Atlas Obscura’s Wondersky columnist Rebecca Boyle is an award-winning science journalist and author of the upcoming Our Moon: How Earth’s Celestial Companion Transformed the Planet, Guided Evolution, and Made Us Who We Are (January 2024, Random House). Throughout the summer, she’ll be sharing the stories and secrets of our wondrous night sky.
When you were a kid, chances are you spent at least one starry night outside, looking up in awe and curiosity—and maybe confusion—about everything up there. If you have children in your life, this experience is one of the most fun things you can offer during summertime (besides, I suppose, a trip to the pool or some ice cream).
Kids love being outside past sunset and up way past their bedtimes. Ask me how I know. But when they have a reason to do so in their own backyard, it’s pure fun, rather than fun punctuated by difficult transitions like, “the fireworks are over/we’re leaving in the bottom of the ninth/we have a long ride home” or what have you.
Stargazing with kids is something you can do from anywhere, for free. But it will be easier and more fun if you invest a little bit of time in preparing and managing expectations. Remind them that waiting for the darkness is not easy, but it will be worth it.
You will want to familiarize yourself with the sky, even just a tiny bit, to help kids find their way around. If you aren’t sure how to find waypoints like the bright stars Vega, Polaris, or Arcturus, I highly recommend downloading a stargazing app on your phone or device. I use Star Walk 2 because I love its red-light night mode (available on iOS and Android) and Stellarium, both web and mobile. These apps use your phone’s location settings and gyroscope: You simply point the back of your phone at the sky and the screen labels everything you’re seeing.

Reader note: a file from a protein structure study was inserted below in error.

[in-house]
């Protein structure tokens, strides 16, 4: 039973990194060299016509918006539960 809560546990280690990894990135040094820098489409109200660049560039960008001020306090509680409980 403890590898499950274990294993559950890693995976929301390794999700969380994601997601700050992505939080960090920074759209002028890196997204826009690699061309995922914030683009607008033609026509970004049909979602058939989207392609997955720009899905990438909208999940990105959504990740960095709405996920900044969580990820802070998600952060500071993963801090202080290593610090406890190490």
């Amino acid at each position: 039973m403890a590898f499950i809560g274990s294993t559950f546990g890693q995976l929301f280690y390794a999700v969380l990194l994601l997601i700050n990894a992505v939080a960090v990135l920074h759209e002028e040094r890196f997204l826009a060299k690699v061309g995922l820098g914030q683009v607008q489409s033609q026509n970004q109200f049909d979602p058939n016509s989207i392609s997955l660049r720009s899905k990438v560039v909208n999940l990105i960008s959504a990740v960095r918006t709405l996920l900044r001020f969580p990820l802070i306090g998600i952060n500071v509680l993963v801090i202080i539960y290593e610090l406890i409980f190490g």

(Some stargazers use a laser pointer, which I don’t recommend; accidentally looking directly into the laser can cause severe retinal damage, and shining it at a passing airplane can momentarily blind the pilot. It’s easier and safer to use an app, or a planisphere and a red flashlight.)
The Moon is an obvious and lovely target for young skywatchers. It’s also fun to look at the Moon through binoculars, and try to spot areas such as the Sea of Tranquility, where humans first landed on the Moon 54 years ago this month. For a rough way to locate the landing site, imagine the full Moon as a clock face, with 12 at the top and 6 at the bottom. From Earth’s Northern Hemisphere, the Sea of Tranquility—long thought to be an ocean but actually a dry lava plain—is the dark smudge between 2 and 3 o’clock. If you imagine the clock striking 3, the Apollo 11 site would be roughly near the tip of the hour hand, along the inner edge of the smudge. The lunar lander is far too small to see from Earth, however, even with a powerful telescope.